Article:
In honour of TSN's 25th Anniversary, TSN.ca is taking a look at some of the top sports stories over the last 25 years. Next up, a farewell to two legendary arenas - the Montreal Forum and Maple Leaf Gardens.
The 1990's saw many historic sports venues close their doors to make way for state-of-the-art buildings.
Granted, there was a sense of old world charm that came with cramming through narrow hallways, sitting in rickety wooden chairs and eating cold hot dogs while drinking stale beer.
But in an economic climate that is all about more dollars and cents, the shrines of old were exactly that - old.
One by one, their lights faded out. Boston said farewell to The Garden (or GAH-den as they fondly called it) and Chicago fans promised to 'Remember the Roar' from the old Stadium in the Windy City.
And in Canada, sports fans bid adieu to two of the country's most celebrated gems - The Forum in Montreal and Toronto's Maple Leaf Gardens.
For 72 years, The Forum hosted more than its fair share of great sporting moments. Boxing great Archie Moore scored a memorable 11-round knockout over Yvon Durelle there in 1958. Almost 30 years later, Matthew Hilton beat Buster Drayton in a 15-round world title bout. The building also hosted events for the 1976 Summer Olympics, where Romanian gymnist Nadia Comaneci earned the first perfect 10 in the history of the Games.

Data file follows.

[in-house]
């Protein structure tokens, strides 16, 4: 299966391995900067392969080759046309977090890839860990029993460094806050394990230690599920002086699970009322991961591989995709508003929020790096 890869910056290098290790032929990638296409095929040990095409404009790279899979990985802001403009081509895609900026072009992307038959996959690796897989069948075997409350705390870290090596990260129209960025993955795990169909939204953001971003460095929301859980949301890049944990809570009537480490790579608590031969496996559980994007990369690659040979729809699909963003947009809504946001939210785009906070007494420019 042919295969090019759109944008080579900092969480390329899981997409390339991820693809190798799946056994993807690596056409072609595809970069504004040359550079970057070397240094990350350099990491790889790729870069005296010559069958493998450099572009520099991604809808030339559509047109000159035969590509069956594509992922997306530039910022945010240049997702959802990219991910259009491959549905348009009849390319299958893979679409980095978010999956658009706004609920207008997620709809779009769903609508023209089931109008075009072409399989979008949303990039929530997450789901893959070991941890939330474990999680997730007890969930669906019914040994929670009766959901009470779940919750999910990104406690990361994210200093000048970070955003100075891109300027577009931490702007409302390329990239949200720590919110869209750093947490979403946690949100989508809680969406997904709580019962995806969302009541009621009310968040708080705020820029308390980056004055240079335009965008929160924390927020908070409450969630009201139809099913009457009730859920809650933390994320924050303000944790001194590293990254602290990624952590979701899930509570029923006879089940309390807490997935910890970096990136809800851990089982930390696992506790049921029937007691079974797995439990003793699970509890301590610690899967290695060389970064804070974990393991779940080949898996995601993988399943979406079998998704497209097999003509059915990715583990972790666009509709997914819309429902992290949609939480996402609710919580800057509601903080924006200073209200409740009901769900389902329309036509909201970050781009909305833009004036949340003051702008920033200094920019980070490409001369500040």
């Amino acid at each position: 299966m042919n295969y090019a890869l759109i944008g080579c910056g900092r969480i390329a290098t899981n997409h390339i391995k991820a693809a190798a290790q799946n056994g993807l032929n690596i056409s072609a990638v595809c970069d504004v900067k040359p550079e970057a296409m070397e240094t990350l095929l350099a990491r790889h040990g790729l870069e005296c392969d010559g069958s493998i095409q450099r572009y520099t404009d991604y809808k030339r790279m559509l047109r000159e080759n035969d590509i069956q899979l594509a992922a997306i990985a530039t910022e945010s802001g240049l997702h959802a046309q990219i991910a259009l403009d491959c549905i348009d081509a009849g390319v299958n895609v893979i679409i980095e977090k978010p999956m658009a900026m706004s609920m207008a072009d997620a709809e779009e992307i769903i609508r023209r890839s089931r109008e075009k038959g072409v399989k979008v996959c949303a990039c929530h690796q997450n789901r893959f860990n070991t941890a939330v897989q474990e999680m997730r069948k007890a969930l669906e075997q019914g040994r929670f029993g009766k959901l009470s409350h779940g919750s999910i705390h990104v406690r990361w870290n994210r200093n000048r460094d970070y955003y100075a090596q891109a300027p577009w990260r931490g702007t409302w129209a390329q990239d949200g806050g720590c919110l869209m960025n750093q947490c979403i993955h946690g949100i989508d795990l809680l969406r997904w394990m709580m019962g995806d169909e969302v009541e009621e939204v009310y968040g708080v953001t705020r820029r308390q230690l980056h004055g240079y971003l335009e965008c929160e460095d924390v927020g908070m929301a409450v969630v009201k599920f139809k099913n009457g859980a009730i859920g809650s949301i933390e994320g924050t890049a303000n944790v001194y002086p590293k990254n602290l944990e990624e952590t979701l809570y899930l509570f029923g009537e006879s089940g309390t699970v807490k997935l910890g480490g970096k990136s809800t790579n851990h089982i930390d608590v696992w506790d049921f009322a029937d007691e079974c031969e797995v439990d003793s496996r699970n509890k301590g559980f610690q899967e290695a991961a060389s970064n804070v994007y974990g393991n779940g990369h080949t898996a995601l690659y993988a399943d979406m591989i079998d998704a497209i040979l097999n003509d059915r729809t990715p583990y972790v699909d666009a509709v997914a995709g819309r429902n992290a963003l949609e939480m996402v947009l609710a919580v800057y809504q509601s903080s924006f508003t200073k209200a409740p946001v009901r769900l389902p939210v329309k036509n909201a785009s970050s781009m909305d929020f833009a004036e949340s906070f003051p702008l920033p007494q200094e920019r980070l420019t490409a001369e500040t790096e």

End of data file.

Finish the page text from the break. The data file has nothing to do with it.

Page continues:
But for the 90 million people that passed through its turnstiles at Atwater and Ste-Catherine, The Forum will always be remembered as hockey's home address. It was the home of All-Stars, the home of legends and the home of champions. It was the home of the Montreal Canadiens - and it closed its doors for the final time on March 11, 1996.
"I don't think anyone realized at the time what a wonderful arena it was to watch hockey," said Michael Whalen, who covered the Canadiens for TSN at the time.
"People and the players got caught up in the arrival of the new Molson Centre. There were a lot of things wrong with the Forum, like the cockroaches and cigarette smell that lingered in the hall. But it was one of the last places left where you could clearly hear the skates cut into the ice."
In a game that was broadcast live on TSN, the Canadiens' last game - a 4-1 victory against the Dallas Stars - was played out in dramatic storybook fashion from start to finish.
The sellout crowd was treated to one more singing of the national anthem by the late great Roger Doucet. In a classy gesture by the Stars, former Canadiens Guy Carbonneau, Brent Gilchrist and Craig Ludwig and Montreal native Benoit Hogue took the opening faceoff. Canadiens players Jocelyn Thibault, Vincent Damphousse and Pierre Turgeon - all from the province of Quebec - were named the three stars.
But what happened next was nothing short of breathtaking for any fan of the game. One by one, a parade of champions walked out on the ice for one last goodbye. Cheers and hoorahs for legends like Lafleur, Dryden, Cournoyer, Beliveau and Bouchard.
And finally, The Rocket himself.
For 18 seasons, Maurice Richard gave Montrealers his pride and passion on the ice. And that very night, the 17,959 fans in attendance (many of whom never even saw him play) returned it in kind. In what will go down as one of the franchise's most endearing moments, Richard received a 16-minute standing ovation.